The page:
Where she would live on the mountain, take part in an environmental research project, and present her findings to the Tanzanian government. But then war broke out and the program was cancelled.

“I went to my study abroad advisor totally heartbroken,” said Alana. “And she said to me, ‘Actually there’s a program in Israel that has your name written all over it.” She told Alana about the Arava Institute, an environmental studies center that combined courses and research with coexistence work, and Alana quickly signed up.
 
While living on Kibbutz Keturah and studying environmentalism in Israel, Alana fell in love with Israel’s south and found her professional passion in hydrology.
 
After the semester in Israel, Alana returned to the US, graduated from college and nabbed a great position at an environmental think tank in Washington, DC. But she wasn’t happy. “In DC, I didn’t like that whenever I met someone new, the first thing they asked me was, what do you do, as though my job defined me,” said Alana. “It really bothered me that that was the focus.”
 
When her boss threatened to fire Alana for taking off for the Jewish holidays, Alana decided to quit and start over somewhere new. Two years out of college, she was ready to attend graduate school, and she knew that she was looking for a location with sunshine and down-to-earth people. “Then I thought to myself, I’m an observant Jew. Why not try Israel?” Alana said.
 
She applied to Ben Gurion University’s graduate program in hydrology, and moved to Jerusalem for a few months before heading to BGU’s campus in Sde Boker. “It was like no other place I had ever lived before,” said Alana. “It was beautiful, with the starry nights and desert landscapes.”
 
Each Friday, Alana would head to Be’er Sheva to stay with friends for Shabbat. There, she found Kehillat Be’erot, a partnership minyan that ran Shabbat services as well as cultural events and chesed projects within the larger Be’er Sheva community. Alana was immediately accepted into Kehillat Be’erot, and began to feel at home in Be’er Sheva.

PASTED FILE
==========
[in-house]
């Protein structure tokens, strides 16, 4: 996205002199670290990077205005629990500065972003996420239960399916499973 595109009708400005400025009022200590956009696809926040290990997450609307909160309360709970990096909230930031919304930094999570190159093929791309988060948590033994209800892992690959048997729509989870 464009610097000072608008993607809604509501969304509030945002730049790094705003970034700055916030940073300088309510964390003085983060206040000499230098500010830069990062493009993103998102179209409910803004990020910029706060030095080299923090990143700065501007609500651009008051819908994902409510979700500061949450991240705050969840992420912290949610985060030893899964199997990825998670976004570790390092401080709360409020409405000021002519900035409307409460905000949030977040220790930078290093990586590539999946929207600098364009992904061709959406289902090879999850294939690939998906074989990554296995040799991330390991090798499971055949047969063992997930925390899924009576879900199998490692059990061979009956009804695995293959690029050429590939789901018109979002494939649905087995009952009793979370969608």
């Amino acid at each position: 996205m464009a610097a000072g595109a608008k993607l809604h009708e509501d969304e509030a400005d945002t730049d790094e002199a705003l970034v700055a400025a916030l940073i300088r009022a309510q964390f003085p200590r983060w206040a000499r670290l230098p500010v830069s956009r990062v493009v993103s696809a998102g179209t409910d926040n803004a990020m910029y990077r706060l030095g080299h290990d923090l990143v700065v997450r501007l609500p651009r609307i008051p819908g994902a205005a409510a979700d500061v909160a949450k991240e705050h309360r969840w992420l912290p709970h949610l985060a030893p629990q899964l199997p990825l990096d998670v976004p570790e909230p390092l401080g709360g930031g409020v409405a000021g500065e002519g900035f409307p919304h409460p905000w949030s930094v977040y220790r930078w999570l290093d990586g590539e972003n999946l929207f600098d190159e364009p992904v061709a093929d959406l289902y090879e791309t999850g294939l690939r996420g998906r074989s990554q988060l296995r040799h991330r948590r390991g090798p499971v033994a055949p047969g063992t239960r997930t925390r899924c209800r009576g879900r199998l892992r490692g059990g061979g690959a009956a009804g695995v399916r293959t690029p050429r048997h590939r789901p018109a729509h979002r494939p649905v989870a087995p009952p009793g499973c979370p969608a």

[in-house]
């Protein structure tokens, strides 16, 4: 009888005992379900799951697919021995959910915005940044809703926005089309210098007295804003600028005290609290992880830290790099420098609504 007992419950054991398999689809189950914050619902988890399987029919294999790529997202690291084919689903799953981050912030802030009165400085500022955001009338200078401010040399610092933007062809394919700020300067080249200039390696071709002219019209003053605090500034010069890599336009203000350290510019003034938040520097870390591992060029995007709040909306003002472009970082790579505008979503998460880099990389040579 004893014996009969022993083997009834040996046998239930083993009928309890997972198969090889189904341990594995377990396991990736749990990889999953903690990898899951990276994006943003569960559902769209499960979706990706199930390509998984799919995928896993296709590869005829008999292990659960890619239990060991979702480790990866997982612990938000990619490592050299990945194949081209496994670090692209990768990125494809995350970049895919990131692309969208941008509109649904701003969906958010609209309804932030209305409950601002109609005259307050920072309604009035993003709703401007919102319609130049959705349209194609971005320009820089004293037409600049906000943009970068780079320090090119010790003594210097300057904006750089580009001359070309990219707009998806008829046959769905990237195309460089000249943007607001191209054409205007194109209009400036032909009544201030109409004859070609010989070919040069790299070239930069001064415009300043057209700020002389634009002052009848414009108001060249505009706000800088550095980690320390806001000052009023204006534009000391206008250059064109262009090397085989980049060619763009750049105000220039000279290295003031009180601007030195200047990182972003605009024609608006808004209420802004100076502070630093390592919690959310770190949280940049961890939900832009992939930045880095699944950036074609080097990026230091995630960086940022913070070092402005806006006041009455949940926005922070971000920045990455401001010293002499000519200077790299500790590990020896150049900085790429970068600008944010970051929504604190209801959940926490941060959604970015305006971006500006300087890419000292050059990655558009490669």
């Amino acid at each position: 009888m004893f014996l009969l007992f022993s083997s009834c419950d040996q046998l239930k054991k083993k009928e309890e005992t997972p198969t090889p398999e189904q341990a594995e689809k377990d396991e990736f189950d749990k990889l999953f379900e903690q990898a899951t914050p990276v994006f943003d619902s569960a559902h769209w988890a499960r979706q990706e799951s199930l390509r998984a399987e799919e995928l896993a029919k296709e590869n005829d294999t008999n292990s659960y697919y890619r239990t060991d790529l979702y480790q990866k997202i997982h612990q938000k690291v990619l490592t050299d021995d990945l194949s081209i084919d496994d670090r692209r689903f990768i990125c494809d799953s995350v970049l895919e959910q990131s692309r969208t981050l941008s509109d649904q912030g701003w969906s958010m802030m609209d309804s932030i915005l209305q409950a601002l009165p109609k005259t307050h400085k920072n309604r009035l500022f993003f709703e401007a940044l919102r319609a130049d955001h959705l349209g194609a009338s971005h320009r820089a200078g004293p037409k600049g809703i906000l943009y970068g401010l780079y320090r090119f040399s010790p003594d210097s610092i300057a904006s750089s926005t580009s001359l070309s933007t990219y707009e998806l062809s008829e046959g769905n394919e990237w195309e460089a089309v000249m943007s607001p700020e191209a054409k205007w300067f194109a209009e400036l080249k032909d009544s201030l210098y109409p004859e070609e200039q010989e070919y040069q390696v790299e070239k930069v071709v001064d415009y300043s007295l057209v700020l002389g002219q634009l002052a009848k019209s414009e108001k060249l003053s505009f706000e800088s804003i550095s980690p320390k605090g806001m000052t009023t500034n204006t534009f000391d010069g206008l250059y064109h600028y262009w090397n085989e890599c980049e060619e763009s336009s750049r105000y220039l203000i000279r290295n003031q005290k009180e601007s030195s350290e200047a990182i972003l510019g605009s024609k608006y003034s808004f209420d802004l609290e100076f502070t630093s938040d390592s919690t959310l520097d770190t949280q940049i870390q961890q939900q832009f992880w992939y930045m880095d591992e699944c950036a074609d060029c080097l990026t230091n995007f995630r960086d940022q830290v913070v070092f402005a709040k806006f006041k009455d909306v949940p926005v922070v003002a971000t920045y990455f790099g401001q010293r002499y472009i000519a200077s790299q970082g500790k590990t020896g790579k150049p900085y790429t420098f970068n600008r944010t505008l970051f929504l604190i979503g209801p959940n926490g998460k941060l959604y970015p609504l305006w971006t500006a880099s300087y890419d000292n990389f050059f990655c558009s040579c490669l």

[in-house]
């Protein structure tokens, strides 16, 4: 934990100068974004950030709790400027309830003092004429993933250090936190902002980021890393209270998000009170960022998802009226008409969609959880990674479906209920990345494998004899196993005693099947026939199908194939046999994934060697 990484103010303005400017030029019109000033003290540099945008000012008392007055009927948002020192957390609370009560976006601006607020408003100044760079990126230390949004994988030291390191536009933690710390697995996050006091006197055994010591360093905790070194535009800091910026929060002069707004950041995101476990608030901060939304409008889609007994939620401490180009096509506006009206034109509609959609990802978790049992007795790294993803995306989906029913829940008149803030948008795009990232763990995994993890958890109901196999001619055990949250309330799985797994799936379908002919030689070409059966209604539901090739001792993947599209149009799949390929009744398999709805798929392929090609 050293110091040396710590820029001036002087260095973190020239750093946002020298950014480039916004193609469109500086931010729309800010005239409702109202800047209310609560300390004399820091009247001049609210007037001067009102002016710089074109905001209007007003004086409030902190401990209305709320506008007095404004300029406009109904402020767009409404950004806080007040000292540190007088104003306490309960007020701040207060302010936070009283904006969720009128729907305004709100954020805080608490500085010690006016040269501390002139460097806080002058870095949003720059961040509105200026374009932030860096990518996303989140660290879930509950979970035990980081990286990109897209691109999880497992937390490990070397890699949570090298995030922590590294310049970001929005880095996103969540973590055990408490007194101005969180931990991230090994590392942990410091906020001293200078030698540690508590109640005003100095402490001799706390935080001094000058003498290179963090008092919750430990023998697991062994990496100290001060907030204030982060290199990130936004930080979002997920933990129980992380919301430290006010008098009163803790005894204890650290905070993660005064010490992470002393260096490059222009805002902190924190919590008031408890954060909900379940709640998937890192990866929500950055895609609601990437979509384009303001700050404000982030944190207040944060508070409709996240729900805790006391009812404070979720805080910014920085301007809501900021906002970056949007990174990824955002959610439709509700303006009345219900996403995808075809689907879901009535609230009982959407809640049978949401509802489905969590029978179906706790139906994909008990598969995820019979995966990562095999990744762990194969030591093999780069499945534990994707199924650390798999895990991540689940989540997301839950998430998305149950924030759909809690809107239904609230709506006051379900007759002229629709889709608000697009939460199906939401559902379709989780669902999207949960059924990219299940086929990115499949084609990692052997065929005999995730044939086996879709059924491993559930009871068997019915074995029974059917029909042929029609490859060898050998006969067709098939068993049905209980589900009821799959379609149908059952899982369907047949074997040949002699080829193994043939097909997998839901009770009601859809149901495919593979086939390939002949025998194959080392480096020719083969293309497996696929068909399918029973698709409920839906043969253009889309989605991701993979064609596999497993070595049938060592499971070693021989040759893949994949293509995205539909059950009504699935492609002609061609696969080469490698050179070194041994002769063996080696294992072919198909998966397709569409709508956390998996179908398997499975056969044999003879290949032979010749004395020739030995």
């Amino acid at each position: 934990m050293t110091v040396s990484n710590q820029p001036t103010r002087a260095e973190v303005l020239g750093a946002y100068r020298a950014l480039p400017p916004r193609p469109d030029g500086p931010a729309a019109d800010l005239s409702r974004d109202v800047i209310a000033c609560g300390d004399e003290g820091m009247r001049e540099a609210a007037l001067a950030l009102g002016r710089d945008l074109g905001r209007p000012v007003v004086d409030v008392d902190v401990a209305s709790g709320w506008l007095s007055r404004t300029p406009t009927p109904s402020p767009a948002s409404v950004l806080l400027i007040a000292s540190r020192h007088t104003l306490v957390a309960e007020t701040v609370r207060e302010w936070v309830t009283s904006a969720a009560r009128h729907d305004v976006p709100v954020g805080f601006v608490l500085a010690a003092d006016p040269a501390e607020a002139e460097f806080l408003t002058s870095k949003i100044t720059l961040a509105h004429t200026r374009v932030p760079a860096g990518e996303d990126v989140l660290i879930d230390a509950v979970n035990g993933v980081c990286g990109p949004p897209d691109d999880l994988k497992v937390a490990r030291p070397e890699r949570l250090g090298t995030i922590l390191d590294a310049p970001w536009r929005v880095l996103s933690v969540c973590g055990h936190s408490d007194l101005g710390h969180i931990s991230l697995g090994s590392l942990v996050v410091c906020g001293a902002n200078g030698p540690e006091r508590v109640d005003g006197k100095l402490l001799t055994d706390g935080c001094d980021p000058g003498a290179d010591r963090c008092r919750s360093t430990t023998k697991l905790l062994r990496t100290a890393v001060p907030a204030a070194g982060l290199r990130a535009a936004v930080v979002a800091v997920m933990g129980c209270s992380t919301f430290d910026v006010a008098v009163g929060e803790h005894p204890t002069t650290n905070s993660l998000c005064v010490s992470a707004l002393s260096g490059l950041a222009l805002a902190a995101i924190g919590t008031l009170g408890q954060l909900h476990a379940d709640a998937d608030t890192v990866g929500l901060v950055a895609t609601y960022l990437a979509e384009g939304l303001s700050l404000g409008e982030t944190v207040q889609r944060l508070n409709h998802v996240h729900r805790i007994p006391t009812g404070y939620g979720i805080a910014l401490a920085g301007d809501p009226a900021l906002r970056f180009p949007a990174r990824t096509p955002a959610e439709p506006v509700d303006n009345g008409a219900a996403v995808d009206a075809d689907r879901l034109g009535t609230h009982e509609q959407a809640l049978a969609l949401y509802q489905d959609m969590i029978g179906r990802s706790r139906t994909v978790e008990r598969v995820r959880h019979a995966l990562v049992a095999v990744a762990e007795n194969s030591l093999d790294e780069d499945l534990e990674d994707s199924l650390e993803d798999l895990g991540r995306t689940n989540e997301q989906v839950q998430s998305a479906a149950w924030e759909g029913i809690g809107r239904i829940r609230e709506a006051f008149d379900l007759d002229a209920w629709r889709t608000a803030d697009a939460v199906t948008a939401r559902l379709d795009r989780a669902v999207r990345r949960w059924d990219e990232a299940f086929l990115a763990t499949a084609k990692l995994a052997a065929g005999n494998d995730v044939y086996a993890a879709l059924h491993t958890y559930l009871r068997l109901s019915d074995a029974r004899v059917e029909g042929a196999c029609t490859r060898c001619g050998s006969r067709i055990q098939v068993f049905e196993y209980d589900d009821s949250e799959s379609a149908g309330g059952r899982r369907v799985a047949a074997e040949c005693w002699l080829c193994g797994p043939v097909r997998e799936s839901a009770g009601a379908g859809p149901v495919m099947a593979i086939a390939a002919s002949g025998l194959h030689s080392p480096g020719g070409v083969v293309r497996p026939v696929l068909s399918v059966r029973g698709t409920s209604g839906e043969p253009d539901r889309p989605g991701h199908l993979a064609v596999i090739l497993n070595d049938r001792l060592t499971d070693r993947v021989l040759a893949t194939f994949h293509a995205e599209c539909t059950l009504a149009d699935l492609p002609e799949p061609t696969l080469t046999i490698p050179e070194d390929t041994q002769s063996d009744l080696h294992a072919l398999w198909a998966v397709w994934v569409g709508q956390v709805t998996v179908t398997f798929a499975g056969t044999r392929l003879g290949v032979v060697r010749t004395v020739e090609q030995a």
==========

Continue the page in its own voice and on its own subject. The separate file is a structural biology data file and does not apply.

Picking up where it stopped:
“I loved the slower pace of life in Be’er Sheva, that people met for coffee in the middle of the day, and had their priorities in order,” said Alana. “I don’t have any family in Israel—not even a cousin of a cousin—and yet people here are always inviting me to their homes.”
 
During her second year of graduate school, Alana relocated to Be’er Sheva, and after earning her degree, she decided to look for a job there too. “I’m really into trees and running rivers, but they weren’t going to give me what this community had,” said Alana.
 
After officially making Aliyah in 2013 with the help of Nefesh B’Nefesh as part of its Go South program , Alana dove headfirst into the job search with a friend helping her prepare for interviews. When he reminded Alana that they had a mutual friend who worked at an environmental consulting firm in Be’er Sheva, Alana got in touch. The firm had an opening for a consultant, and Alana applied and was hired. It was the first and only job she applied for.
 
 “It totally falls in line with what I was looking for professionally,” said Alana. “And its work culture is everything I would’ve asked for too—which is just as important to me as the work I do.”
 
Though all of the staff members have their own projects, everyone pitches in to help each other. The whole staff also always eats lunch together. One person first heads to the kitchen to make a salad and then everyone gathers together to eat the salad along with the food they brought. When Alana once had to jump on a call during lunch, her boss apologized for interrupting her.
 
“When I applied for a job in DC, I was my CV, and once I got my job, I was a machine that performed my CV,” said Alana. “In my current office, people are real and I can actually be myself.”
 
Outside of work, Alana attends classes at Beit Prat, a Beit Midrash for young people, as well as the theater’s improv shows and concerts. But most of all, she likes spending time with her friends and community.
 
“My favorite thing about Israel is that people say what they mean. The more honest we can be with each other, the more comfortable we can be with ourselves,” said Alana. “In Israel, I love that I can both be myself and contribute to society.”

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